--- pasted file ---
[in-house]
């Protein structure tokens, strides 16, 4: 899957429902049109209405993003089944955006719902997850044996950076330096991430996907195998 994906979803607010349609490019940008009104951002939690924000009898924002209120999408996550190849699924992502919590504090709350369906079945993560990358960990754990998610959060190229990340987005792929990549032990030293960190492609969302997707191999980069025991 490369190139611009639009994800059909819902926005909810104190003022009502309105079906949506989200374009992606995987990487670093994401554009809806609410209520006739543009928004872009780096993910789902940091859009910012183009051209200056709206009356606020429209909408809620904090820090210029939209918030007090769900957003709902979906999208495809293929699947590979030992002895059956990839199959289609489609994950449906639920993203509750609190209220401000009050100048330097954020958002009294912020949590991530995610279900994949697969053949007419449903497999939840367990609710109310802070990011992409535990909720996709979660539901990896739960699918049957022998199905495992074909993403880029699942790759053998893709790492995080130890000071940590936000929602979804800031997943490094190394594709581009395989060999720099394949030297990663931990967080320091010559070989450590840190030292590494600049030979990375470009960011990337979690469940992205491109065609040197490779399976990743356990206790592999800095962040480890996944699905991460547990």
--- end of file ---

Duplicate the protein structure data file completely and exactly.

[in-house]
């Protein structure tokens, strides 16, 4: 899957429902049109209405993003089944955006719902997850044996950076330096991430996907195998 994906979803607010349609490019940008009104951002939690924000009898924002209120999408996550190849699924992502919590504090709350369906079945993560990358960990754990998610959060190229990340987005792929990549032990030293960190492609969302997707191999980069025991 490369190139611009639009994800059909819902926005909810104190003022009502309105079906949506989200374009992606995987990487670093994401554009809806609410209520006739543009928004872009780096993910789902940091859009910012183009051209200056709206009356606020429209909408809620904090820090210029939209918030007090769900957003709902979906999208495809293929699947590979030992002895059956990839199959289609489609994950449906639920993203509750609190209220401000009050100048330097954020958002009294912020949590991530995610279900994949697969053949007419449903497999939840367990609710109310802070990011992409535990909720996709979660539901990896739960699918049957022998199905495992074909993403880029699942790759053998893709790492995080130890000071940590936000929602979804800031997943490094190394594709581009395989060999720099394949030297990663931990967080320091010559070989450590840190030292590494600049030979990375470009960011990337979690469940992205491109065609040197490779399976990743356990206790592999800095962040480890996944699905991460547990």